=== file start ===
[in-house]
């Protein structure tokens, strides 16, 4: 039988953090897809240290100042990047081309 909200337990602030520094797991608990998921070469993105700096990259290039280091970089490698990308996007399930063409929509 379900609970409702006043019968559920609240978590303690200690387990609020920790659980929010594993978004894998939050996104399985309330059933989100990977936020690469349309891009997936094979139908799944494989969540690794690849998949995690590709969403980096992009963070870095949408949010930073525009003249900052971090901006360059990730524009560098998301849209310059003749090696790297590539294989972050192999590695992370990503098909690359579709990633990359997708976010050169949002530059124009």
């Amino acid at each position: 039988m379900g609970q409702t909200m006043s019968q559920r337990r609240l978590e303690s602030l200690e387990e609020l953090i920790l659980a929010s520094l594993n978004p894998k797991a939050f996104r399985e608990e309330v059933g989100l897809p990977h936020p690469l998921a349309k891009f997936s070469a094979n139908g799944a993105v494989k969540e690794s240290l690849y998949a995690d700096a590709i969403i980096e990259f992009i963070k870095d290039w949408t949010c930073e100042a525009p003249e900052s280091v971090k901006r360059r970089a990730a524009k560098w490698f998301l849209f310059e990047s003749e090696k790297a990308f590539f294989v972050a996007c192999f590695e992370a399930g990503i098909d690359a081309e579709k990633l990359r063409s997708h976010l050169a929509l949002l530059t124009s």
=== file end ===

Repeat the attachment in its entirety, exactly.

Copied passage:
[in-house]
């Protein structure tokens, strides 16, 4: 039988953090897809240290100042990047081309 909200337990602030520094797991608990998921070469993105700096990259290039280091970089490698990308996007399930063409929509 379900609970409702006043019968559920609240978590303690200690387990609020920790659980929010594993978004894998939050996104399985309330059933989100990977936020690469349309891009997936094979139908799944494989969540690794690849998949995690590709969403980096992009963070870095949408949010930073525009003249900052971090901006360059990730524009560098998301849209310059003749090696790297590539294989972050192999590695992370990503098909690359579709990633990359997708976010050169949002530059124009």
């Amino acid at each position: 039988m379900g609970q409702t909200m006043s019968q559920r337990r609240l978590e303690s602030l200690e387990e609020l953090i920790l659980a929010s520094l594993n978004p894998k797991a939050f996104r399985e608990e309330v059933g989100l897809p990977h936020p690469l998921a349309k891009f997936s070469a094979n139908g799944a993105v494989k969540e690794s240290l690849y998949a995690d700096a590709i969403i980096e990259f992009i963070k870095d290039w949408t949010c930073e100042a525009p003249e900052s280091v971090k901006r360059r970089a990730a524009k560098w490698f998301l849209f310059e990047s003749e090696k790297a990308f590539f294989v972050a996007c192999f590695e992370a399930g990503i098909d690359a081309e579709k990633l990359r063409s997708h976010l050169a929509l949002l530059t124009s």